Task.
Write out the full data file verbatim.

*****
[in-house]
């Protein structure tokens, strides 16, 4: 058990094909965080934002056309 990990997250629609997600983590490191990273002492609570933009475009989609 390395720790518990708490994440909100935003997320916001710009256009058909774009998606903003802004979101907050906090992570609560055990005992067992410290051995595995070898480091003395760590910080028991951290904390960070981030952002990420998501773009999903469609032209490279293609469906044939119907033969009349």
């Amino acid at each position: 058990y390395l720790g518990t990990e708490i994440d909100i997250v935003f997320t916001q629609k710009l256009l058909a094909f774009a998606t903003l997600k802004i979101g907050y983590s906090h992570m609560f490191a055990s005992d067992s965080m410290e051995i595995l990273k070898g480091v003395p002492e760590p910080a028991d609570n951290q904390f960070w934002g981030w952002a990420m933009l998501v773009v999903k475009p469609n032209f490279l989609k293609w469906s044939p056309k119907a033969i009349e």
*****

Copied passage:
[in-house]
């Protein structure tokens, strides 16, 4: 058990094909965080934002056309 990990997250629609997600983590490191990273002492609570933009475009989609 390395720790518990708490994440909100935003997320916001710009256009058909774009998606903003802004979101907050906090992570609560055990005992067992410290051995595995070898480091003395760590910080028991951290904390960070981030952002990420998501773009999903469609032209490279293609469906044939119907033969009349």
């Amino acid at each position: 058990y390395l720790g518990t990990e708490i994440d909100i997250v935003f997320t916001q629609k710009l256009l058909a094909f774009a998606t903003l997600k802004i979101g907050y983590s906090h992570m609560f490191a055990s005992d067992s965080m410290e051995i595995l990273k070898g480091v003395p002492e760590p910080a028991d609570n951290q904390f960070w934002g981030w952002a990420m933009l998501v773009v999903k475009p469609n032209f490279l989609k293609w469906s044939p056309k119907a033969i009349e």